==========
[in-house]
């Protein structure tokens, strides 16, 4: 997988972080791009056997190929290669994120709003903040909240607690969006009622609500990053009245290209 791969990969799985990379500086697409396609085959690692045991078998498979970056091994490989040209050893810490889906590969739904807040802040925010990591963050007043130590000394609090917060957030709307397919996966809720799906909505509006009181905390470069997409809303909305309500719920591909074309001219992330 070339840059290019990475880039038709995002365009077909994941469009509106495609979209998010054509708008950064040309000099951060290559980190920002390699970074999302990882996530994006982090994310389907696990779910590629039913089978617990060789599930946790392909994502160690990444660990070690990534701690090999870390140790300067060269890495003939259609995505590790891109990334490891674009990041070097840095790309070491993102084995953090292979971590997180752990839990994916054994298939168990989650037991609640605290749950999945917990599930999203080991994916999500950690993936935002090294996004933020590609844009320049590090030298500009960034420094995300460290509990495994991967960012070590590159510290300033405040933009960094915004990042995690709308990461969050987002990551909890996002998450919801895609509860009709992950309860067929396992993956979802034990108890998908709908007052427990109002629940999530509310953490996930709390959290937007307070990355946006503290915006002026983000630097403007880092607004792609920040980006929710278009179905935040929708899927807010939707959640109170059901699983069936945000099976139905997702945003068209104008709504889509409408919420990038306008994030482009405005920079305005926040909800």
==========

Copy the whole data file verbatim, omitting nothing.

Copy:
[in-house]
């Protein structure tokens, strides 16, 4: 997988972080791009056997190929290669994120709003903040909240607690969006009622609500990053009245290209 791969990969799985990379500086697409396609085959690692045991078998498979970056091994490989040209050893810490889906590969739904807040802040925010990591963050007043130590000394609090917060957030709307397919996966809720799906909505509006009181905390470069997409809303909305309500719920591909074309001219992330 070339840059290019990475880039038709995002365009077909994941469009509106495609979209998010054509708008950064040309000099951060290559980190920002390699970074999302990882996530994006982090994310389907696990779910590629039913089978617990060789599930946790392909994502160690990444660990070690990534701690090999870390140790300067060269890495003939259609995505590790891109990334490891674009990041070097840095790309070491993102084995953090292979971590997180752990839990994916054994298939168990989650037991609640605290749950999945917990599930999203080991994916999500950690993936935002090294996004933020590609844009320049590090030298500009960034420094995300460290509990495994991967960012070590590159510290300033405040933009960094915004990042995690709308990461969050987002990551909890996002998450919801895609509860009709992950309860067929396992993956979802034990108890998908709908007052427990109002629940999530509310953490996930709390959290937007307070990355946006503290915006002026983000630097403007880092607004792609920040980006929710278009179905935040929708899927807010939707959640109170059901699983069936945000099976139905997702945003068209104008709504889509409408919420990038306008994030482009405005920079305005926040909800």